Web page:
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Oil up on cold spell, gold shrugs

US Big Chill boosts oil

The cold weather sweeping the United States down to Texas has caused rolling power blackouts, a massive spike in electricity spot prices, and taken nearly 1 million barrels per day of production offline, along with refining capacity. On the margins, all of that continues to support oil prices with the Brent crude futures curve in strong backwardation now.

Oil futures on Brent crude and WTI finished around 1.0% higher overnight, although both spiked higher intra-day. Oil has continued moving higher again this morning in Asia. Brent crude has risen 0.60% to USD63.65 a barrel, and WTI has edged 0.30% higher to USD60.30 a barrel.

Although the technical indicators are screaming that a downward correction is imminent to flush out recent speculative longs, the United States’ weather situation will likely continue to offset that. In the bigger picture, the backwardation in the Brent futures markets means that even a violent downward correction is likely to be short-lived.

Until the weather moderates in the United States, though, oil is a buy on dips in the short-term.

Gold remains side-lined

With all the attention on platinum, gold has fallen off investors’ radars for now. Perhaps investors have been burned too often on the inflation and dollar debasement trade with gold and have let their feet do the talking. The rise in the US 30-year yield over 2.0% on Friday is also giving gold bulls pause for thought.

The net result is that gold remains marooned near its two-month lows and has failed to pick up any sort of support from a weaker US dollar in recent sessions. Gold edged lower by 0.30% to USD1819.00 an ounce overnight but has recouped those losses this morning, rising 0.40% to USD1825.00 an ounce.

Hong Kong buyers, returning from holiday, may have given gold some support, and it should still find willing buyers on any drop to USD1800.00 an ounce. The price action is unconvincing though with gold looking unlikely to recapture its 50 and 200-DMA’s, both at USD1856.00 an ounce. Gold will still face resistance beyond that level at its 100-DMA at 1869.00 an ounce. Support is found at USD1800.00 followed by USD1783.00 an ounce, its February low.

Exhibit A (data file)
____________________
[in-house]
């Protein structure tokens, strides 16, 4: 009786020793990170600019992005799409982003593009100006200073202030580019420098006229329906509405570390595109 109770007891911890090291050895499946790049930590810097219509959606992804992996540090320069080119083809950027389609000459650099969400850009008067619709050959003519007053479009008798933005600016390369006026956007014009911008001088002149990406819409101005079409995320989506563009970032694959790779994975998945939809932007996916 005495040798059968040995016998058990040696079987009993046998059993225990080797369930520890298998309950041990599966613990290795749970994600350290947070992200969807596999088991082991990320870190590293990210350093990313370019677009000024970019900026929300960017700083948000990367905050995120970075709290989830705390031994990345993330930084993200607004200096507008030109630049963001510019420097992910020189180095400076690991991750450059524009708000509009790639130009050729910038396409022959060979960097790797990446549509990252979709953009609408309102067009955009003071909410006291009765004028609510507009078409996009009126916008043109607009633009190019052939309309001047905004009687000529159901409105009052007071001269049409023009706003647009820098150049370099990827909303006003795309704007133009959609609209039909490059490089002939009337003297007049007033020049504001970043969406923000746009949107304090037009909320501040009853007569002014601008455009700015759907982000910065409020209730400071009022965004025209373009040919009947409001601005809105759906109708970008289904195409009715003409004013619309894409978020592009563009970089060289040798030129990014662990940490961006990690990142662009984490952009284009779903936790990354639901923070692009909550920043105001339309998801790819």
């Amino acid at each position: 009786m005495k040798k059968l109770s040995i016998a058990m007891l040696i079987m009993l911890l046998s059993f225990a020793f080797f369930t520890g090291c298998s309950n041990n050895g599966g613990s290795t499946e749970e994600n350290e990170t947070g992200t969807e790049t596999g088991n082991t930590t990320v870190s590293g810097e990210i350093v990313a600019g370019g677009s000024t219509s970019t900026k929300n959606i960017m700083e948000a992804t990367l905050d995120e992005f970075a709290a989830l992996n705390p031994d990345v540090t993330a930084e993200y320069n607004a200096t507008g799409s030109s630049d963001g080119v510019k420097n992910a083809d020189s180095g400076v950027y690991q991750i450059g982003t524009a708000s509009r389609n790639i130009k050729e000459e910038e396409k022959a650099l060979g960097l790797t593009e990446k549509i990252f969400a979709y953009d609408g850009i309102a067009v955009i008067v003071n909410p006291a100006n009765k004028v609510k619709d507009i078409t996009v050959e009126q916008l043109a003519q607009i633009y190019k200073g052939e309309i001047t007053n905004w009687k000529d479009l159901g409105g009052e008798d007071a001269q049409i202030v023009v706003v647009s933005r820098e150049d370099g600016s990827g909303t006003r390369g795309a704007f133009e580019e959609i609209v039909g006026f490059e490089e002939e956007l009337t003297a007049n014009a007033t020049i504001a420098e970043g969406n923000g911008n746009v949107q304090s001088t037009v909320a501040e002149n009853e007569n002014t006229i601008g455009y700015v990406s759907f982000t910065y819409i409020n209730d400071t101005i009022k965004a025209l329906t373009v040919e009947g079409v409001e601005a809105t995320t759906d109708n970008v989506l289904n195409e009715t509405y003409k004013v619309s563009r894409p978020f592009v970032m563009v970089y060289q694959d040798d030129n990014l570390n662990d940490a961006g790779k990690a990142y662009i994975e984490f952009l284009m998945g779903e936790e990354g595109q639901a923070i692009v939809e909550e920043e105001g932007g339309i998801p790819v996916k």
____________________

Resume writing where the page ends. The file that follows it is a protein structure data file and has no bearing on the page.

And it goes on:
As stated, gold’s price action is unconvincing, and it seems destined to aimlessly trade in a USD1800.00 to USD1850.00 an ounce range this week. Gold’s must-hold support remains at USD1760.00 an ounce. Failure signals a much deeper correction lower is on the cards.

This article is for general information purposes only. It is not investment advice or a solution to buy or sell securities. Opinions are the authors; not necessarily that of OANDA Corporation or any of its affiliates, subsidiaries, officers or directors. Leveraged trading is high risk and not suitable for all. You could lose all of your deposited funds.

Jeffrey Halley

Jeffrey Halley [4]

Senior Market Analyst, Asia Pacific
With more than 30 years of FX experience – from spot/margin trading and NDFs through to currency options and futures – Jeffrey Halley is OANDA’s senior market analyst for Asia Pacific, responsible for providing timely and relevant macro analysis covering a wide range of asset classes. He has previously worked with leading institutions such as Saxo Capital Markets, DynexCorp Currency Portfolio Management, IG, IFX, Fimat Internationale Banque, HSBC and Barclays. A highly sought-after analyst, Jeffrey has appeared on a wide range of global news channels including Bloomberg, BBC, Reuters, CNBC, MSN, Sky TV, Channel News Asia as well as in leading print publications including the New York Times and The Wall Street Journal, among others. He was born in New Zealand and holds an MBA from the Cass Business School.
Jeffrey Halley
Jeffrey Halley

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